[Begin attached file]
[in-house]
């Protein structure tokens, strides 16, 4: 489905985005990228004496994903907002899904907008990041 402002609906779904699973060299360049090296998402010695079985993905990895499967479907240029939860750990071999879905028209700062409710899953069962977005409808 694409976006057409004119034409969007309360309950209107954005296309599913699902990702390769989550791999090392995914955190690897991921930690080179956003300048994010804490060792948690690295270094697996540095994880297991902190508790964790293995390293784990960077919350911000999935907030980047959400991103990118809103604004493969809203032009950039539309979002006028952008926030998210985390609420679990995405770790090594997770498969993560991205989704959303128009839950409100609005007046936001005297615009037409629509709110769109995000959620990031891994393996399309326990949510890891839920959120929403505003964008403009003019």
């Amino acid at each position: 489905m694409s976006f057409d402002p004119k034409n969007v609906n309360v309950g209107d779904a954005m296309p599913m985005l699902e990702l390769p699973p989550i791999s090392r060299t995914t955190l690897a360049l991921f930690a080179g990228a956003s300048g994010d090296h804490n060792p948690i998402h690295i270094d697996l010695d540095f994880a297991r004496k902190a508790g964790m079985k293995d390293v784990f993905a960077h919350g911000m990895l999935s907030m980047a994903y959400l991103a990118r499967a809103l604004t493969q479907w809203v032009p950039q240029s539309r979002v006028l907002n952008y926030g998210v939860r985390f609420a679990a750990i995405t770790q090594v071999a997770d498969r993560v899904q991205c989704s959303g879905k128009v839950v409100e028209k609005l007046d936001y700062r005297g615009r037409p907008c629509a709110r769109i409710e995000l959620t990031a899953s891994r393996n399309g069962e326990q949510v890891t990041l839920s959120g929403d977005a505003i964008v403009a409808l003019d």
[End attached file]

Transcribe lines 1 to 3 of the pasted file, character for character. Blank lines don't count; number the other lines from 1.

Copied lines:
[in-house]
């Protein structure tokens, strides 16, 4: 489905985005990228004496994903907002899904907008990041 402002609906779904699973060299360049090296998402010695079985993905990895499967479907240029939860750990071999879905028209700062409710899953069962977005409808 694409976006057409004119034409969007309360309950209107954005296309599913699902990702390769989550791999090392995914955190690897991921930690080179956003300048994010804490060792948690690295270094697996540095994880297991902190508790964790293995390293784990960077919350911000999935907030980047959400991103990118809103604004493969809203032009950039539309979002006028952008926030998210985390609420679990995405770790090594997770498969993560991205989704959303128009839950409100609005007046936001005297615009037409629509709110769109995000959620990031891994393996399309326990949510890891839920959120929403505003964008403009003019």
């Amino acid at each position: 489905m694409s976006f057409d402002p004119k034409n969007v609906n309360v309950g209107d779904a954005m296309p599913m985005l699902e990702l390769p699973p989550i791999s090392r060299t995914t955190l690897a360049l991921f930690a080179g990228a956003s300048g994010d090296h804490n060792p948690i998402h690295i270094d697996l010695d540095f994880a297991r004496k902190a508790g964790m079985k293995d390293v784990f993905a960077h919350g911000m990895l999935s907030m980047a994903y959400l991103a990118r499967a809103l604004t493969q479907w809203v032009p950039q240029s539309r979002v006028l907002n952008y926030g998210v939860r985390f609420a679990a750990i995405t770790q090594v071999a997770d498969r993560v899904q991205c989704s959303g879905k128009v839950v409100e028209k609005l007046d936001y700062r005297g615009r037409p907008c629509a709110r769109i409710e995000l959620t990031a899953s891994r393996n399309g069962e326990q949510v890891t990041l839920s959120g929403d977005a505003i964008v403009a409808l003019d």